He even told us that they had to cut down on certain items on their menu because they don’t have enough gas, so every day the menu has to be changed depending on the availability of gas.
Since spices are the main ingredient in masala chai, we asked if they’ve seen a price hike there. “There has not been a noticeable hike compared to fresh milk and gas; over a period of time, there has to be a price increase, but it should be within a limit.” Using cardamom as an example, he informed us that they use pure cardamom for their cardamom tea. “When we started off, 1 kg of cardamom increased to Rs. 16,500 a kilo, but now, fortunately, it has come down to Rs. 11,000, which is a small blessing.”
We asked him if the recent price hike in fuel had affected them at all since they are a business operating from a truck. “Definitely it has. All our items are prepared at a centralised kitchen because we want to maintain the quality, so we transport the prepared food to all our outlets, so daily, we face a logistical issue.” They also have to take into consideration staff transport and Uber and PickMe delivery since they have to pay these services a commission, which is becoming increasingly difficult. “We face a shortage of riders in both Uber and PickMe, because they do have to pay a commission and they are not willing to work for the price they get. Even with direct delivery, there is a significant sales drop since the fuel hike began.”
He added that even if they tried to hail a tuk off the road and task them with delivery, it would be unlikely because most don’t even want to take hires anymore unless they have a lot to gain.
Even with all these difficulties and logistical issues, Sameen hopes that the situation will remain constant rather than get worse over the upcoming new year. “I know for a fact that many restaurants have cut down on their menu because of these shortages. I can only hope that our current strategies will keep us afloat.”
I have had to reduce the number of orders I take
Little Miss Shortcake Founder Ashmita Wijesinghe
Speaking to the Founder of online-based bakery Little Miss Shortcake, we were told that orders have significantly reduced compared to two to three years ago, especially since it’s Christmas season.
She told us that she is unable to promote a specific Christmas menu this year because the availability of ingredients is unpredictable and sometimes they need to be imported, which is also a task due to the current import restrictions. “It has come to a point where I have to tell customers that I can’t even take their order due to a certain shortage,” she said. There are many reports to be found online that suggest that those running food-centric businesses have even resorted to buying food and ingredients on the black market at extortionate rates because it’s their only source of income.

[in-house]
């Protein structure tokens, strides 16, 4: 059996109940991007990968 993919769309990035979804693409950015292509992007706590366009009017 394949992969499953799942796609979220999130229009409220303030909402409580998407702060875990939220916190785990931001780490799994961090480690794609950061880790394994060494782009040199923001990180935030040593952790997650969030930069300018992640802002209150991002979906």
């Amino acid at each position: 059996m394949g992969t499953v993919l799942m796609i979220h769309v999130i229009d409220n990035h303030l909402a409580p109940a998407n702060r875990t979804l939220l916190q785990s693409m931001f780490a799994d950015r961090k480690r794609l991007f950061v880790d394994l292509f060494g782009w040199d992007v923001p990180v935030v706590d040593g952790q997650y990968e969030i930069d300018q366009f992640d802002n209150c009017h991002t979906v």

Luckily for Wijesinghe, she has relatives that live close to her, so she manages to get her baking done without the worry of her gas running out, but one thing she does have to worry about these days is also the unpredictability of electricity. We have been warned of random power cuts throughout the day, so if one’s income is based on using an oven, then how will one survive? As she put it, it is incredibly unrealistic to expect every home baker to own a generator or to be able to hire one; most online bakers are students that are trying to earn a side income or pay off college and with this situation, on top of worrying about price hikes, they have to worry about the lack of electricity as well.
Another point that she raised was that if you are a home baker, most people expect cheaper items when compared to established brands like hotels, and they simply cannot afford to keep their prices low as they too are struggling with the lack of ingredients and cannot afford to stay afloat on capital alone.
This season, she was forced to prepare her signature love cake and Christmas cake ahead of time, so she could take immediate orders rather than promise to have it done and be unable to cater to her clients at the last minute. “I try to take as little orders as possible these days due to this, especially cookies and stuff. I do have Christmas cake and love cake available in bulk, but anything else, it will have to be an early pre order,” she stated.
Sri Lanka has certainly seen long queues to buy essential items amid tight lockdown measures to control the spread of Covid-19 with shelves at supermarkets running low – some even empty – with very little stock remaining of imported goods like milk powder, cereal, and rice. The authorities continue to live in denial, all while businesses – and therefore us customers – struggle to put food on our plates. ‘Tis the season of food and festivity, but this year, we’ve had to scavenge for a meal on our plate, as remains the same with the businesses that try their best to provide.